By Jim Taylor
The Bible teaches that God raises up cities and nations to fulfill his purposes on the earth. For instance,
- Eden was created by God as a garden of paradise for the man and woman so they could live, work, enjoy his presence, and have dominion over the land (Genesis 1:28; 2:8-15; 3:8-9).
- Shechem and Hebron were among the cities dedicated by God as “cities of refuge,” places of sanctuary for someone who accidentally killed another person and who needed protection from avenging family members (Numbers 35:10-15; Josh 20:1-9).
- Jerusalem was known as the “city of God” (Psalm 46:4). It was the home of the temple and served as the center for the worship of Israel’s God. God himself said about this city, “I have chosen Jerusalem for my name to be there” (Deuteronomy 12:5; 2 Chronicles 6:6; 1 Kings 14:21).
- Bethel, mentioned in scripture second only to Jerusalem, was called “the house of God” and “a holy place.” Jacob said it was “the gate of heaven” after God spoke to him in a dream there (Genesis 28:17). It was always—before and after Israel’s occupation—a center for worship.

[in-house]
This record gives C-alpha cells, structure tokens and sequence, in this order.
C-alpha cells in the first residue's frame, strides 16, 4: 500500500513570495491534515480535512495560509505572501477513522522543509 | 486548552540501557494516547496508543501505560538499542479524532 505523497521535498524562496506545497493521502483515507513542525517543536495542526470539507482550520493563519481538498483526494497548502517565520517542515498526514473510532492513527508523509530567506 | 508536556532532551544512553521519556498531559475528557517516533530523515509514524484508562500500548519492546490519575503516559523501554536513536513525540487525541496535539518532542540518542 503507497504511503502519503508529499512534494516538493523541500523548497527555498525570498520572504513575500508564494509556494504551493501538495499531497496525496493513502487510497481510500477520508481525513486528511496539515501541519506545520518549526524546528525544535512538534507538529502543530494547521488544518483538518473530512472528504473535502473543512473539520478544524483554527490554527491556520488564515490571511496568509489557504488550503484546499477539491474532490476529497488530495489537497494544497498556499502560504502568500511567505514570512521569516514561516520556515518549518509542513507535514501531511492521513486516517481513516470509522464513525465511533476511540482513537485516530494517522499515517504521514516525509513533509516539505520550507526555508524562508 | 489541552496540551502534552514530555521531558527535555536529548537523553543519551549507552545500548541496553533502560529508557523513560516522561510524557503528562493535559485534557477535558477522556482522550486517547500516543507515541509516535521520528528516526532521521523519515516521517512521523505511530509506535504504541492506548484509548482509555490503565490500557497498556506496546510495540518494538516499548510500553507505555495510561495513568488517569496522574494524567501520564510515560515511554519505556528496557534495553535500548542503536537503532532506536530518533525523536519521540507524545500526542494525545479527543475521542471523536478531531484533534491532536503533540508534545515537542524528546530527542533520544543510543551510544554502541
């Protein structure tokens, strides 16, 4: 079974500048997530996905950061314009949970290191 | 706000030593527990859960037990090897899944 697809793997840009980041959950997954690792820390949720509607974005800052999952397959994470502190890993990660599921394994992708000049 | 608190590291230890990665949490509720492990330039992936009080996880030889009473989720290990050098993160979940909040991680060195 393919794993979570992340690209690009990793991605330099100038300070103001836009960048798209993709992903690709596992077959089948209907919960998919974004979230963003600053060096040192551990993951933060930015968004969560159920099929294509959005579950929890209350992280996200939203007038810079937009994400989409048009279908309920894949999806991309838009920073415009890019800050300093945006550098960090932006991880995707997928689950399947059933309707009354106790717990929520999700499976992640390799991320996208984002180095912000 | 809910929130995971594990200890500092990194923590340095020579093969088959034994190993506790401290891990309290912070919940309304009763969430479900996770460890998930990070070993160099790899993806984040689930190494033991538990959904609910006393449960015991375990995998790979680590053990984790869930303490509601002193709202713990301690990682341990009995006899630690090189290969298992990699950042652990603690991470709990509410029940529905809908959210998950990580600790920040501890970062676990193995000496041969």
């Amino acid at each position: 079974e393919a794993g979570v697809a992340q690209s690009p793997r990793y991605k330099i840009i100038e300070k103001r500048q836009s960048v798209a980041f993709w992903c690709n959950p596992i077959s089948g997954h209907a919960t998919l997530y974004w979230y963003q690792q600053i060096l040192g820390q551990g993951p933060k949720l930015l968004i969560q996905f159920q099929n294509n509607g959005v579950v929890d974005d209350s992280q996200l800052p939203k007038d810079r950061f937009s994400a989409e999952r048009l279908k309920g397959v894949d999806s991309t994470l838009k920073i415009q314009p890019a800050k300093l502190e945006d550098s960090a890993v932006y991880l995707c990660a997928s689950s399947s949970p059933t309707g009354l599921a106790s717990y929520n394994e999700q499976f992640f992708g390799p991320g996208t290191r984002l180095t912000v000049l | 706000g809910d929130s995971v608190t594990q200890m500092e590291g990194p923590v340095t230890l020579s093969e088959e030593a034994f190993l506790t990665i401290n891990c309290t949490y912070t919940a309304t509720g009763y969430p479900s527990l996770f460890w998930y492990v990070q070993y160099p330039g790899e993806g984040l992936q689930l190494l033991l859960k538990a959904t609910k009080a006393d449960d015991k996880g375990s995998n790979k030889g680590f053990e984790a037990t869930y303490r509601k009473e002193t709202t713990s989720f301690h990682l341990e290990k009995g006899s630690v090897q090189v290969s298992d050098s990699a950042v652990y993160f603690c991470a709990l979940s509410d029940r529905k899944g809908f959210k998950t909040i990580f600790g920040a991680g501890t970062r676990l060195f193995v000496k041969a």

- Bethlehem was always connected to the Messiah. Ruth lived there and is named in Jesus’ genealogy (Ruth 1:1-2; Matthew 1:5). It is where David—from whose line Jesus would come—shepherded his flock, wrote psalms, and was appointed king (1 Samuel 17:15; 16:13). Micah prophesied that out of this little town would come “a ruler over Israel,” and it became the birthplace of the Savior (Micah 5:2; Matthew 2:1).
- Israel was elected by God for a special historical and religious purpose. He intended to bless all nations through this one nation (Genesis 12:3); Israel was to be a light to call all nations to himself (Isaiah 60:3; Jeremiah 3:17).
Notice that each one of these places had its own personality, a unique set of strengths, and a divine purpose.
This leads us to ask, “Why did God create our town? What part in his plan did God intend our community to play? What is the redemptive purpose for our city?” We believe he had something specific in mind when he planted the place where we live.
Next time: Is there anything we can do if what we see around us does not live up to what God intended?